This is the second time in nine days that Weber has been added to the roster. He joined the team April 12 and was optioned back to Triple-A Tucson two days later after yielding two runs over 3 2/3 innings in his only relief appearance.

At Tucson, Weber was 2-0 with a 0.82 ERA in 11 innings, including six shutout innings in his last start Thursday against Salt Lake.

"Anytime you're up, it's a good thing," Weber said of his promotion. "I always tell myself to take it day by day. Hopefully, it's longer this time."

Positive attitude serving Blanks well

SAN FRANCISCO -- Kyle Blanks is in a good place. Not just in terms of the starting lineup, though he was hitting sixth Sunday against the Giants, his sixth consecutive start in the outfield.

Blanks is in a good place mentally, he said.

No longer is he dwelling on a particular at-bat, replaying it over and over in his head. He's done with that part of the game.

"Against [Dodgers pitcher Chad Billingsley] I struck out on a curveball and went back and said I made a good swing on it. I was able to move on from it," Blanks said.

The origins for Blanks' new outlook go back as far as the offseason when he worked with Alonzo Powell, the Padres' assistant hitting coach. He was then able to carry that over to Spring Training -- always trying to take positives from a particular swing or situation.

"It's not that I haven't been able to sleep at night because of it before, but you look at the things you did well and you build on your strengths instead of focusing on your weaknesses," Blanks said.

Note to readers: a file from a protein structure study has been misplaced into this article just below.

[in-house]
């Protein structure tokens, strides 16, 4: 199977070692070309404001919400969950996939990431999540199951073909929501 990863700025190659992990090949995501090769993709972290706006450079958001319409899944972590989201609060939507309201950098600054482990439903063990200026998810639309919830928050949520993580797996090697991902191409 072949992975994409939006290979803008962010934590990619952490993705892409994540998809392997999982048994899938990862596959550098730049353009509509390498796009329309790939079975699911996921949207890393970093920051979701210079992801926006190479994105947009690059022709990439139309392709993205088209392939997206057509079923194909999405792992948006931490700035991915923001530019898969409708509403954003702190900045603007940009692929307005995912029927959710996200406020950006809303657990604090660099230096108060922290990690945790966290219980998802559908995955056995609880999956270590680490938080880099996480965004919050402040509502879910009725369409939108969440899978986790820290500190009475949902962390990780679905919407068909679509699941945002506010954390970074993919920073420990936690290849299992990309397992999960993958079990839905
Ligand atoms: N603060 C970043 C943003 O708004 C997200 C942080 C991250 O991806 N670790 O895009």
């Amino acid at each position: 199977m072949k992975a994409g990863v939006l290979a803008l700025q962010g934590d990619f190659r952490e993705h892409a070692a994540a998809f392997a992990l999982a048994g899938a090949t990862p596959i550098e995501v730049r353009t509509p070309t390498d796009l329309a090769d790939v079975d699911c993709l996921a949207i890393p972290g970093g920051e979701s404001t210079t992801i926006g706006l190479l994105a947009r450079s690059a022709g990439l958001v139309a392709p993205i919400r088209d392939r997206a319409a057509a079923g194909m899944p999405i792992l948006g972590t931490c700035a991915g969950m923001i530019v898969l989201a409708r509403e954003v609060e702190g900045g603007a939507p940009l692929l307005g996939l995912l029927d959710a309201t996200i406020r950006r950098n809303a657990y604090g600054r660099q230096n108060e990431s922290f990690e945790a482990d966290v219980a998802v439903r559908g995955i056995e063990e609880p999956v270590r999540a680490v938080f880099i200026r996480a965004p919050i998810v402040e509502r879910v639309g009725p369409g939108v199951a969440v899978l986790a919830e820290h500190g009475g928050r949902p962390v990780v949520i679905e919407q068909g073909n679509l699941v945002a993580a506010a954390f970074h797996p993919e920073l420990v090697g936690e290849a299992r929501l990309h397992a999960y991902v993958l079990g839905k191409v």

Blanks hit .354 with nine extra-base hits in 65 at-bats in Spring Training but started the season with the Padres' Triple-A affiliate in Tucson because the team had plenty of outfield options. He then hit .296 in 27 at-bats before he was promoted April 14 when Carlos Quentin started his eight-game suspension.

Blanks entered Sunday hitting .278 in his first 18 at-bats with the Padres. He's enjoying every bit of his time in the Major Leagues and, particularly, his new outlook.

"There's too much failure in this game to focus on it," he said. "It took me nine years to get there but it's given me a great outlook on the game and life."

Blanks left Sunday's game in the sixth inning after making a running catch of a Joaquin Arias fly ball and running headlong into the left-field wall. He received four stitches on his left eyelid but was otherwise fine.

Short hops

• Black said Richard will likely start Tuesday's game against the Brewers at Petco Park. Richard was to join the team after Sunday's game for the flight back to San Diego. "I still think it's a 48-hour thing," said Black.

• Quentin, who started serving his eight-game suspension April 14 for his part in a benches-clearing incident April 11, will be eligible to play Tuesday. Quentin has been working out with Class A Lake Elsinore and at Petco Park. He'll work out with the team prior to Monday's game against the Brewers.

Corey Brock is a reporter for MLB.com. Keep track of @FollowThePadres on Twitter. This story was not subject to the approval of Major League Baseball or its clubs.